Golden Poison Frog

(Phyllobates terribilis)


Golden Poison Frog IUCN ENDANGERED (EN)


Facts about this animal

Unlike most frogs, P. terribilis is social and is active in the day time. Its size ranges from 1,5 to 5 cm. Its color is uniformly metallic, mainly golden yellow (but also green and orange) with no darkening on the hind legs or belly. It has tiny discs on its toes for clinging to trees and other plant life. The breeding season for P. terribilis is throughout the rainy season. These frogs can breed as often as once a month. The eggs are laid in moist places, like in leaf litter or under rocks. They are revisited frequently by the male to keep them moist until hatching. When the larvae are ready to hatch, the male frees the tadpoles from the egg mass with his hind legs. The tadpoles crawl onto the mucus secretions on the male's back to be carried to a larger water mass to await metamorphosis. P. terribilis eats fruit flies, newborn crickets, ants, termites, and tiny beetles. When handling those frogs, gloves should be worn (the toxin can also be transferred to food animals and even dead frogs are still poisonous). However in captivity the poisonousness decreases and in particular in captive-bred animals is nearly zero.

Did you know?
That a bony plate in the upper jaw, commonly compared with "teeth," distinguishes P. terribilis from other poison dart frogs? P. terribilis is one of the most poisonous animals on earth. The poison (batrachotoxin) that P. terribilis produces contains toxins that dull the nerves and produce heart and repiratory failure. The skin of an adult P. terribilis has enough batrachotoxin to kill 20,000 mice, or 100 adult humans. Two-tenths of a microgram of batrachotoxin is lethal in the human blood stream and each adult P. terribilis contains nearly 200 micrograms. According to recent research, P. terribilis may obtain its poison by eating a small beetle from the family, Melyridae. Embre and Choco Indians from Colombia use the poison secreted from the skin of P. terribilis, as well as of other poison dart frogs, to poison their blowgun darts. The darts are wiped over the backs of poison dart frogs after heating them over a fire. The heat causes the poison to moisten the back and becomes easily accessible. Once a dart is poisoned, it remains lethal for up to two years. These darts can be used by the Indians as an easy way to catch small prey. Also much medical research is being done with the alkaloid toxin, batrachotoxin. Researchers are trying to develop muscle relaxants, heart stimulants, and anesthetics from it. It has the potential to be a far better anesthetic than morphine.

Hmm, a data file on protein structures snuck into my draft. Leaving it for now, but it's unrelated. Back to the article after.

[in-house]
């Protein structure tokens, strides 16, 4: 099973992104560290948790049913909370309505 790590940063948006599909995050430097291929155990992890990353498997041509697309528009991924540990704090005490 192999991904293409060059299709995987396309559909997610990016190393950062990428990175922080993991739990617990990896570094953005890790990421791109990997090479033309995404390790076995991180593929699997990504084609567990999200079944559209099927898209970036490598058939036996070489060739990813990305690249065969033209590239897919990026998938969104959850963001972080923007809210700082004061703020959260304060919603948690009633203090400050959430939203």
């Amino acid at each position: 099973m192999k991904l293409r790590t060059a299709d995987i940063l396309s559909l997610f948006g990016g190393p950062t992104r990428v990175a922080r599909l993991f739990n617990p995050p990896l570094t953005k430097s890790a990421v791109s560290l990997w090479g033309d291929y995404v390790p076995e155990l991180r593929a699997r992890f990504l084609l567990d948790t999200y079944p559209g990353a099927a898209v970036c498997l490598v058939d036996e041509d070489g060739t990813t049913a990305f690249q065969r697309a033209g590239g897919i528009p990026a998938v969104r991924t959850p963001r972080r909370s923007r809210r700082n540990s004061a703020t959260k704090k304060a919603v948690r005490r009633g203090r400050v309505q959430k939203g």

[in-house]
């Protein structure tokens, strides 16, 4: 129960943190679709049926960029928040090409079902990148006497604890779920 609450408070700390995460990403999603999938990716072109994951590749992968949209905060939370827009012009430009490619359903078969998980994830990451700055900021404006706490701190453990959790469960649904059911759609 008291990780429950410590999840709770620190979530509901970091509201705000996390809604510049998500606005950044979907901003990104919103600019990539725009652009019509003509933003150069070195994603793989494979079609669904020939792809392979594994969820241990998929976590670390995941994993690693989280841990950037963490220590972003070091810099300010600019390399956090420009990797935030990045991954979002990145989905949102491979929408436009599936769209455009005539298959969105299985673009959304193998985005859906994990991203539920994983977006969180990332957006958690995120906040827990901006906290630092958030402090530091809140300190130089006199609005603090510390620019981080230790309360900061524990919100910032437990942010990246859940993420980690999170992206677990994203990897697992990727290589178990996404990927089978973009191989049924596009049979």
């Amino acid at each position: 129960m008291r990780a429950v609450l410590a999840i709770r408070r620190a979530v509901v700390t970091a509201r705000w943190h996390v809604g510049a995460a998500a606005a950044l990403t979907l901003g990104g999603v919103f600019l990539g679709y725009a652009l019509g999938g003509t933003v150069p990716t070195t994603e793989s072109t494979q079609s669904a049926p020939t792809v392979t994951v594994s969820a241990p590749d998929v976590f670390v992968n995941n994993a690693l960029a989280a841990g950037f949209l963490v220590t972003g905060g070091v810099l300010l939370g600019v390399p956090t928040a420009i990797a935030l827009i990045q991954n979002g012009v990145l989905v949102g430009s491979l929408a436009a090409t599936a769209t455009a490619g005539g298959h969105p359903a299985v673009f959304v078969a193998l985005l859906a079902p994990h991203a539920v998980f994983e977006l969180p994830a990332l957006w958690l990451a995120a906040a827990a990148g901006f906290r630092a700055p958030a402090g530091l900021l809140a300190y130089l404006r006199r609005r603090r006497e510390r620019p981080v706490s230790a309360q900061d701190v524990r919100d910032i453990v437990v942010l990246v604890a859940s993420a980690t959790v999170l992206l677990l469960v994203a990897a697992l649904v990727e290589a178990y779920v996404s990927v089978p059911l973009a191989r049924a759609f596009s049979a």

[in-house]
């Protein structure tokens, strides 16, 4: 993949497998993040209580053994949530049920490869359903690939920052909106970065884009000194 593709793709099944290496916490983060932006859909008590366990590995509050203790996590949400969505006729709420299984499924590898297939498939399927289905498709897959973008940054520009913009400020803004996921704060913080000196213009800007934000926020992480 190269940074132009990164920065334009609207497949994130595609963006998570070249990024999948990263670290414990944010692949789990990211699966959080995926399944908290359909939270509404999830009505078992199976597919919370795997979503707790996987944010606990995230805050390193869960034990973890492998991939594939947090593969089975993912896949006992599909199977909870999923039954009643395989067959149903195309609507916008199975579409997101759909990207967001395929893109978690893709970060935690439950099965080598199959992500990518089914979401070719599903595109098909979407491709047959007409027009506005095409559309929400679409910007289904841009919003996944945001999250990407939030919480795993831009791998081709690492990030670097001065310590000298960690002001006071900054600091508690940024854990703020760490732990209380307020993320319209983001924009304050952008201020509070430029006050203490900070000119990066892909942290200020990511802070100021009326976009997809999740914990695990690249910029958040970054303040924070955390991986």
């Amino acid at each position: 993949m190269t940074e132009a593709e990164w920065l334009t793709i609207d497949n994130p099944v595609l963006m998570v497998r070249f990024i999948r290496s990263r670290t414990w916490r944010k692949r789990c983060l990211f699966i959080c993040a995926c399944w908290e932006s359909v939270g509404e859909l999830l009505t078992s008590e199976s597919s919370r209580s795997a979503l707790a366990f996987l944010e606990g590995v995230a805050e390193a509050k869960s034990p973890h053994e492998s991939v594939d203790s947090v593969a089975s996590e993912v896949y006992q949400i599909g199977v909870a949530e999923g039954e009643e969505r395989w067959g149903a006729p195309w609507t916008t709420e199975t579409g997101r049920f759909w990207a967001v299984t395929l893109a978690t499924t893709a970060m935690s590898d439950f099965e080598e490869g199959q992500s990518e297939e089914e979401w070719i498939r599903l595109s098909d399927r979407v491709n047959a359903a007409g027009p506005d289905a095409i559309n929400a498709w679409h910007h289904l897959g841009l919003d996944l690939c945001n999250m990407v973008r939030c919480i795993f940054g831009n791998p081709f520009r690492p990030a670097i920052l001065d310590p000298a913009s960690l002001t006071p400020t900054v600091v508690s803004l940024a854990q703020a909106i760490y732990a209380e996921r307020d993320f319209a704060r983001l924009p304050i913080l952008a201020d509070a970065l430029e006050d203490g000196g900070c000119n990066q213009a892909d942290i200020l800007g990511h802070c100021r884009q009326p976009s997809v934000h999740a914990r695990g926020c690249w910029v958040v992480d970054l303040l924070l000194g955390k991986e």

Name (Scientific) Phyllobates terribilis
Name (English) Golden Poison Frog
Name (French) Phyllobate terrible
Name (German) Goldener Baumsteiger
Name (Spanish) Rana flecha venenosa dorada
CITES Status Appendix II
CMS Status Not listed



Photo Copyright by
© Brian Gratwicke



Range Colombia
Habitat On the ground in humid (80-100 %) primary forests, occurring up to 200m with about 28°C at daytime and 24°C at night. It is not known whether or not it can adapt to secondary habitats.
Wild population This species is known only from tiny areas on the Pacific coast of Colombia on the Río Saija drainage, in Cauca Department. Within its range however it is extremely common. The major threats are deforestation for agricultural development, the planting of illegal crops, logging, human settlement, and pollution resulting from the spraying of illegal crops. However captive breeding of this species is currently on the rise. The population trend is decreasing (Red List IUCN 2012)
Zoo population 276 reported to ISIS (2007)

In the Zoo

Golden Poison Frog


How this animal should be transported

For air transport, Container Note 45 of the IATA Live Animals Regulations should be followed.


Find this animal on ZooLex


Photo Copyright by
© Brian Gratwicke

Why do zoos keep this animal

Neotropical frogs are threatened by habitat distruction, disease and other factors. Zoos and aquariums keeping these species want to build up reserve populations and to raise awareness of the global amphibian crisis. Several zoos have also linked their ex situ activities with involvement in in situ conservation.